A new relationship with animals, nature and each other.

The Other Iraq War

marjan-lion-032013It’s the anniversary of the “shock and awe” invasion of Iraq. And while we’re all being reminded of the colossal cost of our ongoing wars and occupations, there’s nowhere a mention of those who have suffered most and lost their lives the most: the animals.

The cost to the nonhuman animals is incalculable. And they don’t even get a mention. No one apparently gives a damn how many of them have been bombed, shelled, cluster-bombed, mined, oiled, gassed, evicted and poisoned. No one even keeps score.

I did find some figures for the First Gulf War – the shorter one after Iraq had invaded Kuwait – gathered by John Loretz in “The Animal Victims of the Gulf War.” A few lowlights from that one alone:

  • Crude oil released into the Persian Gulf killed tens of thousands of marine birds, along with sea turtles and marine mammals.
  • Toxic smoke from hundreds of oil fires killed migrating birds and sickened birds and smaller mammals, and then larger animals.
  • Oil pouring from extinguished Kuwaiti wells created huge petrochemical lakes that later drained into the sea.
  • Bombs, mines, and shells, including unexploded cluster bombs, killed and injured cows, horses, camels and other domestic animals.
  • Tanks, trucks, and other large military vehicles tore up the desert, destroying fragile wildlife habitats. This led to sandstorms that killed many more animals.
  • More than 400 animals at the Kuwait zoo were killed by Iraqi soldiers or died of starvation and injuries.

That was in a war that lasted a few months. Imagine the cost to the animals of this second, 10-year war.

Living near the Grand Canyon in a delicate, dry environment, I can imagine what it’s like when tanks and trucks go careening across a fragile, semi-desert landscape. Out here, in some places, you can still see the wheel tracks of the European settlers who passed by in the 19th Century. I can still see footprints from last year. And when kids go off-trail in their four-wheelers, you can see their tracks for years. Now imagine those thousands of tanks.

We don’t even bother to include them in the count of what we call “collateral damage.”

In this second Iraq War, the Baghdad Zoo suffered even worse than the Kuwait Zoo. Much of the devastation there is recounted by the late Lawrence Anthony (the famed “elephant whisperer”) in his book Babylon’s Ark.

And, speaking of zoos, there was the horror of the Kabul Zoo in Afghanistan, and then the Tripoli Zoo when Muammar Khadafy was being deposed. And the Gaza Zoo when the Israelis invaded in 2009. Zookeeper Emad Jameel Qasim gave Gulf News reporters a tour of the Gaza Zoo:

“This camel was pregnant, a missile went into her back,” he tells us. “Look, look at her face. She was in pain when she died.”

gaza-zoo-032013“The first thing the Israelis did was shoot at the lions – the animals ran out of their cage and into the office building. Actually they hid there.”

Around every corner, inside almost every cage are dead animals, who have been lying in their cages since the Israeli incursion … Most of them have been shot at point blank range.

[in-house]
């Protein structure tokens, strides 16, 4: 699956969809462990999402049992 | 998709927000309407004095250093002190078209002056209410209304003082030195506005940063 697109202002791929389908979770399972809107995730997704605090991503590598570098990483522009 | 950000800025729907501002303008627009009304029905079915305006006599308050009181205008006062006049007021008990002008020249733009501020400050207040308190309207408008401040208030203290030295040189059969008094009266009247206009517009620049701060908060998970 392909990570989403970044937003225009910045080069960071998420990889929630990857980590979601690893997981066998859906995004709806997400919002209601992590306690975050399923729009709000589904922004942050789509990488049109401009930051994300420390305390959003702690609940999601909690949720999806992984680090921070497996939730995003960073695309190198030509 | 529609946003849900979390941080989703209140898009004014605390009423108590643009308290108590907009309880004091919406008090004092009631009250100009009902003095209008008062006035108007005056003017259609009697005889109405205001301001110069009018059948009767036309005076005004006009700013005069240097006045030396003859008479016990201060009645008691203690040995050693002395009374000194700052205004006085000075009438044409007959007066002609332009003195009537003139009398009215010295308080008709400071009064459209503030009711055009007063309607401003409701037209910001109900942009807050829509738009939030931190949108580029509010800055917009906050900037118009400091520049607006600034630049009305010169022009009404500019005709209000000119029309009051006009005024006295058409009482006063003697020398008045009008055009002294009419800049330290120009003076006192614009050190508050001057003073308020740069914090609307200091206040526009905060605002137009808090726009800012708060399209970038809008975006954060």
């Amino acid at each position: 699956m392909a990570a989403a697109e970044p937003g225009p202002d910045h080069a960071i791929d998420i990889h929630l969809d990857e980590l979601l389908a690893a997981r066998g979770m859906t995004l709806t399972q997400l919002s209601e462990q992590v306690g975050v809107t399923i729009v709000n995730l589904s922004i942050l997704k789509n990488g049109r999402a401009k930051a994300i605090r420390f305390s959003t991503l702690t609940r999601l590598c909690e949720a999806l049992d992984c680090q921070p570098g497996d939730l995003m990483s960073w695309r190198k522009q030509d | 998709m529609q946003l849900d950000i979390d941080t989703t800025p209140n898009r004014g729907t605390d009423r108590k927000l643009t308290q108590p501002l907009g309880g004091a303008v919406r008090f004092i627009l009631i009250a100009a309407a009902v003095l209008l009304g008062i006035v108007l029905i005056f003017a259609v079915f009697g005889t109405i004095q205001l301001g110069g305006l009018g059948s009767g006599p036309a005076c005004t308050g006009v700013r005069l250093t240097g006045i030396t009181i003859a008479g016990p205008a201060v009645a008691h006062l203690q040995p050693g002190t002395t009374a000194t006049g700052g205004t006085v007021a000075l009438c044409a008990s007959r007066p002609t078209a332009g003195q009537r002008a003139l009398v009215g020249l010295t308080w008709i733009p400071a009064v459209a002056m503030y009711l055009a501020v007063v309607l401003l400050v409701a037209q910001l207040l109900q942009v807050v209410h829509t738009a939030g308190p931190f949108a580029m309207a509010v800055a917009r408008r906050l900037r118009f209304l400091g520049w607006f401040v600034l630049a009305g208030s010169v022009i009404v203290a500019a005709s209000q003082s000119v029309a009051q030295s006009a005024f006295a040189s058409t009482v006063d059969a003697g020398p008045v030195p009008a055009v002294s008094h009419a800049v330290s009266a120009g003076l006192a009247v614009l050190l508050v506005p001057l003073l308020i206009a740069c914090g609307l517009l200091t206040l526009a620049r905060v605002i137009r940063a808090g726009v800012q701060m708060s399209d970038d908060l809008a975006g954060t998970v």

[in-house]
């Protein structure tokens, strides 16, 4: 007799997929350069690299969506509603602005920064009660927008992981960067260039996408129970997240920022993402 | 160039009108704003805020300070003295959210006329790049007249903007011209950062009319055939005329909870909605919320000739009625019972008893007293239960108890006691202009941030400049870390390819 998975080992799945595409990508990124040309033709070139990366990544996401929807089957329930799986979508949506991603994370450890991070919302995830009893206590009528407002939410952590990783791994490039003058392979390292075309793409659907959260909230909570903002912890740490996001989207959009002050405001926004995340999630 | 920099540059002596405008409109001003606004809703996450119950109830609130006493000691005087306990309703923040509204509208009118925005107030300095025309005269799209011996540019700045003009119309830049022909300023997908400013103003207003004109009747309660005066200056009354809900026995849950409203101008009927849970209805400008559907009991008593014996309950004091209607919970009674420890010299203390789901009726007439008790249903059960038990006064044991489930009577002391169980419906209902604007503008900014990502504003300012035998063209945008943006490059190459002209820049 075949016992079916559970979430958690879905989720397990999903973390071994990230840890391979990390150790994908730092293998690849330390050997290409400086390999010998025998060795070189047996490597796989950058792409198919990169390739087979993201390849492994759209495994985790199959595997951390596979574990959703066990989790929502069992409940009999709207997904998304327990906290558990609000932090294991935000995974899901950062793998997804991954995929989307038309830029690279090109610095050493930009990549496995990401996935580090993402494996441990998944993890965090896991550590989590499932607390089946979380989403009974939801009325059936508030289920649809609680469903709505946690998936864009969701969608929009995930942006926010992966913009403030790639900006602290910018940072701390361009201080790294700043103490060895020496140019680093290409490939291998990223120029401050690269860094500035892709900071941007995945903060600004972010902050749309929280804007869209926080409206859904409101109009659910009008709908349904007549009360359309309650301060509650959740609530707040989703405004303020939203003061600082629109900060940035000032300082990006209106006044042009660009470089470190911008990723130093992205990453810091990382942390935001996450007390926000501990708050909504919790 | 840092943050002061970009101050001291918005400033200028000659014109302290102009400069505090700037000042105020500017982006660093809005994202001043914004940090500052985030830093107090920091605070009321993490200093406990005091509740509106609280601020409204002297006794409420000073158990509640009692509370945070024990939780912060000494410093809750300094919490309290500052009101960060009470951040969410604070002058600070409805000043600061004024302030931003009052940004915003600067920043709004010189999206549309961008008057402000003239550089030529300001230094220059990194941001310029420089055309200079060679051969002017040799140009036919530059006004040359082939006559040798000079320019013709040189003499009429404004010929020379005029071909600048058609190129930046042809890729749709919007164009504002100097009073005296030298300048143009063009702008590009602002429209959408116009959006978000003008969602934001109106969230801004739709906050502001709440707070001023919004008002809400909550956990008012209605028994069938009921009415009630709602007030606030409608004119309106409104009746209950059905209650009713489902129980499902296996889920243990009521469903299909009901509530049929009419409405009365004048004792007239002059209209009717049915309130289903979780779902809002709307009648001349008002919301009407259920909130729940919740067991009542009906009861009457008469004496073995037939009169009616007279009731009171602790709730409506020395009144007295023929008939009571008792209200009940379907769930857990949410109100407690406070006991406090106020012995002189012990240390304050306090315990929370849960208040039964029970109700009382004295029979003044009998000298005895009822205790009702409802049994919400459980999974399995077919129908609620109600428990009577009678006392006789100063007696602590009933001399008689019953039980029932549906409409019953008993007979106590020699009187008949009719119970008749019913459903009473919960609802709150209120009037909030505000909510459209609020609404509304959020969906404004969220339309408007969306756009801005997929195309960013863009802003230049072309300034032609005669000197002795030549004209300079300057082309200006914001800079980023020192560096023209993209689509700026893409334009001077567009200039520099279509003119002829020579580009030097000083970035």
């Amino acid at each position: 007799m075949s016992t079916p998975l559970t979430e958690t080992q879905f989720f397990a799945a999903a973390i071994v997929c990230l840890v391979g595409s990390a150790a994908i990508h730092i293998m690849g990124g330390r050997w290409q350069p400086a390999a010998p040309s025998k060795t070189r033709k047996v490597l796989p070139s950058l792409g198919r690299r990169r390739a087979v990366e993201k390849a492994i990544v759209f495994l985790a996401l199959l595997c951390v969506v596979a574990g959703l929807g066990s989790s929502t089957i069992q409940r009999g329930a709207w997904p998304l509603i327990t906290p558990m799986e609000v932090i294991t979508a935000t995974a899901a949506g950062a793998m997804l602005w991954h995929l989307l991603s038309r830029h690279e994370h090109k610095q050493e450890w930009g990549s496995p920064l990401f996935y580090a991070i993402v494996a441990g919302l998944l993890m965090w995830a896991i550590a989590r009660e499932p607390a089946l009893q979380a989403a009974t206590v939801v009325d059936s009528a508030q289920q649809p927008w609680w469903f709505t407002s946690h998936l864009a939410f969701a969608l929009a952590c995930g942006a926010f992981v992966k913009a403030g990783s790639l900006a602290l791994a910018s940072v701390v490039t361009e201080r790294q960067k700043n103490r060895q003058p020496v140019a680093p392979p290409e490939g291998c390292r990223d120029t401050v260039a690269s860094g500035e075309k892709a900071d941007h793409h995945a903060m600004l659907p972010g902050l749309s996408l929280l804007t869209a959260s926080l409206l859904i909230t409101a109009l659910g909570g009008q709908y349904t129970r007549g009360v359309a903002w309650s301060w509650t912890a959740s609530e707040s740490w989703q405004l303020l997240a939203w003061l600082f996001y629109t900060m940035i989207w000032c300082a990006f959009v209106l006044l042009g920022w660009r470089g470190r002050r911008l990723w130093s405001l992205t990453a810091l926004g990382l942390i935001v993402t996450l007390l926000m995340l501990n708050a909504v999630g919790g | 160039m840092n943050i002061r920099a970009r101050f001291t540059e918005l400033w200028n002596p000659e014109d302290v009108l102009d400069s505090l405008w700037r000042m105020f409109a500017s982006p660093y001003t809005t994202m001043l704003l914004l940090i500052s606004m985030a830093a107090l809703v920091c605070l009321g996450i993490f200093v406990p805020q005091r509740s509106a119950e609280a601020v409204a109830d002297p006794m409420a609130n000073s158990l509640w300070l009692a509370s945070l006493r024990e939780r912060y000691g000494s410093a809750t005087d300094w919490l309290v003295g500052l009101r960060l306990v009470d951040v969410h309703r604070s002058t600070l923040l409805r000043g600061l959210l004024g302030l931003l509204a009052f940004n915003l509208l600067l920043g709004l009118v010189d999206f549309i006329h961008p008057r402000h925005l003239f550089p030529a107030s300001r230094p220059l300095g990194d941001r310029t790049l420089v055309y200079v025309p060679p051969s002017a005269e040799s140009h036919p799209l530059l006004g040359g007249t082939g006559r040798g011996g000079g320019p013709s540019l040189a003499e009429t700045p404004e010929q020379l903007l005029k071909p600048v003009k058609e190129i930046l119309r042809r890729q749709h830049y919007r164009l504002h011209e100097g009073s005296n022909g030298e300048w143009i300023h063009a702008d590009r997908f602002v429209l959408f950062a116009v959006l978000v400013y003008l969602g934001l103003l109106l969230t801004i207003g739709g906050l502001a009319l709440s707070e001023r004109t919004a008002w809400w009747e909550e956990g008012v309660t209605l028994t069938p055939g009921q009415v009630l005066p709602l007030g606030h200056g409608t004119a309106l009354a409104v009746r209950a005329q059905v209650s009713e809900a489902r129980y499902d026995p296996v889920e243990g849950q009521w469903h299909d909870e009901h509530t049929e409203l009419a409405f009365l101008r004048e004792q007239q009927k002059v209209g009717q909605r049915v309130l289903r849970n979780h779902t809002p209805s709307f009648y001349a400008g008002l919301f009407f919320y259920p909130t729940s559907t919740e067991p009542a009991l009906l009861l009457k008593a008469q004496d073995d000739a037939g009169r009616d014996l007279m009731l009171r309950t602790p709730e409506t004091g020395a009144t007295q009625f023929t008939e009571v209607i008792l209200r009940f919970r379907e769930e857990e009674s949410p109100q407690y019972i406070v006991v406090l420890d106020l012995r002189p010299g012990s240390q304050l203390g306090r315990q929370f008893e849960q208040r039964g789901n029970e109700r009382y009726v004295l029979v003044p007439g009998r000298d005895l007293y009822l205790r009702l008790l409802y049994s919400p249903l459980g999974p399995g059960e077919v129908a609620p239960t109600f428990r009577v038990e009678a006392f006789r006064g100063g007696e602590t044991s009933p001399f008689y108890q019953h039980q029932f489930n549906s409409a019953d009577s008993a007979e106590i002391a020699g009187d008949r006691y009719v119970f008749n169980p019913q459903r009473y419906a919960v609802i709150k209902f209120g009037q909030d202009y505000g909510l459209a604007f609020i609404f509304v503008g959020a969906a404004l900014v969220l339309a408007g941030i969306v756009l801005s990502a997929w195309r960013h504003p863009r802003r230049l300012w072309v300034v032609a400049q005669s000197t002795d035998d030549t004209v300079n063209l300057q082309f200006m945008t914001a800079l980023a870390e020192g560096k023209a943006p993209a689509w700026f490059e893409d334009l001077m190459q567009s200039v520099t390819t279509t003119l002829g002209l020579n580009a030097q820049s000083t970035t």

”  … There was not a single person in this zoo. Just the animals. We all fled before they came. What purpose does it serve to walk around shooting animals and destroying the place?”

snow-leopard-pelts-032013In the American occupation of Afghanistan, rather than protecting the animals, the U.S. presence has made their lives worse than ever. Dog fighting is back (the Taliban banned it as a degenerate Western activity), and U.S. military bases have become lucrative markets for the skins of the exotic snow leopard, peddled by impoverished Afghans.

Almost half of all the forests have disappeared in the last 20 years, partly due to over-logging by the new warlords.

Back in 2003, when the war there had barely started, Carlotta Gall wrote in the New York Times:

In a report released by [United Nations representative Pekka] Haavisto’s office today, satellite imagery shows the stark reality. Forest cover that filled the pictures of the northern and eastern provinces of Afghanistan with green in 1977 was completely absent in 2002 images. The wetlands that were rich in bird and wildlife just four years ago now show up as blank space.

… War has also taken its toll on wildlife. The great Siberian cranes, which used to migrate every year to India via Afghanistan, have not been seen since 1986, when the last one seen was shot by an Afghan.

Snow leopard pelts have been selling on Chicken Street, the main tourist shopping street in Kabul … Flamingos have not bred for four years in the wetlands of southern Afghanistan.

That was 10 years ago. Today, the country is an ecological catastrophe.

(Even the animals of Vietnam, Laos and Cambodia are still suffering from the effects of the war there 40 years ago – like still being killed by the mines we planted.)

War is one of humankind’s most selfish of activities. To satisfy our own vendettas, our greed and our hatred and fear of each other, we kill and maim billions of creatures whose only fault was to be in the way. And when it’s all over, when we’re sated with all the violence, we don’t even bother to include them in the count of what we call “collateral damage.”

Happy Anniversary, Iraq War II.

P.S. Ten years (to the day) after the “shock and awe” launch of the U.S.’s second war on Iraq, President Obama landed in Israel to hold what will basically be a war summit over the apparently endless Mideast turmoil. (Bottom line: expect lots more war.)

And for more about animals in war, see our feature series When Animals Are Drafted.